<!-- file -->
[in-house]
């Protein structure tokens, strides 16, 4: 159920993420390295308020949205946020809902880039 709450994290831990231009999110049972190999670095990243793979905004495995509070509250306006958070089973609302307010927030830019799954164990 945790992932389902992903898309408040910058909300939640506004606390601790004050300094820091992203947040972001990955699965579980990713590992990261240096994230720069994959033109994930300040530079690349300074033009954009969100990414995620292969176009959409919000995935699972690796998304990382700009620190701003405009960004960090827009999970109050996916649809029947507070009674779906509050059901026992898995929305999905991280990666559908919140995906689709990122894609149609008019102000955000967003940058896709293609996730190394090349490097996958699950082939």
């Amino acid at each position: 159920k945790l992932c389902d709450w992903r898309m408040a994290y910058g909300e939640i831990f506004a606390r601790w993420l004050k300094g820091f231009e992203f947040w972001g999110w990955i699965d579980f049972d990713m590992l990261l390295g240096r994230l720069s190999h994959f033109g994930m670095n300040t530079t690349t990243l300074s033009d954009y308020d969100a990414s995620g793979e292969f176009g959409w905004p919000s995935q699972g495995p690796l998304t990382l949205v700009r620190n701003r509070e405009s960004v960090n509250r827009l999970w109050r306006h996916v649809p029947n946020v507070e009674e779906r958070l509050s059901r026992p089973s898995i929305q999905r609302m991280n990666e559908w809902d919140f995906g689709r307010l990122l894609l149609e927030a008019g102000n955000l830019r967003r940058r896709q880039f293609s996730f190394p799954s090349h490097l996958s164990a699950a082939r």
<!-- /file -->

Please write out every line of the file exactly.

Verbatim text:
[in-house]
């Protein structure tokens, strides 16, 4: 159920993420390295308020949205946020809902880039 709450994290831990231009999110049972190999670095990243793979905004495995509070509250306006958070089973609302307010927030830019799954164990 945790992932389902992903898309408040910058909300939640506004606390601790004050300094820091992203947040972001990955699965579980990713590992990261240096994230720069994959033109994930300040530079690349300074033009954009969100990414995620292969176009959409919000995935699972690796998304990382700009620190701003405009960004960090827009999970109050996916649809029947507070009674779906509050059901026992898995929305999905991280990666559908919140995906689709990122894609149609008019102000955000967003940058896709293609996730190394090349490097996958699950082939």
């Amino acid at each position: 159920k945790l992932c389902d709450w992903r898309m408040a994290y910058g909300e939640i831990f506004a606390r601790w993420l004050k300094g820091f231009e992203f947040w972001g999110w990955i699965d579980f049972d990713m590992l990261l390295g240096r994230l720069s190999h994959f033109g994930m670095n300040t530079t690349t990243l300074s033009d954009y308020d969100a990414s995620g793979e292969f176009g959409w905004p919000s995935q699972g495995p690796l998304t990382l949205v700009r620190n701003r509070e405009s960004v960090n509250r827009l999970w109050r306006h996916v649809p029947n946020v507070e009674e779906r958070l509050s059901r026992p089973s898995i929305q999905r609302m991280n990666e559908w809902d919140f995906g689709r307010l990122l894609l149609e927030a008019g102000n955000l830019r967003r940058r896709q880039f293609s996730f190394p799954s090349h490097l996958s164990a699950a082939r």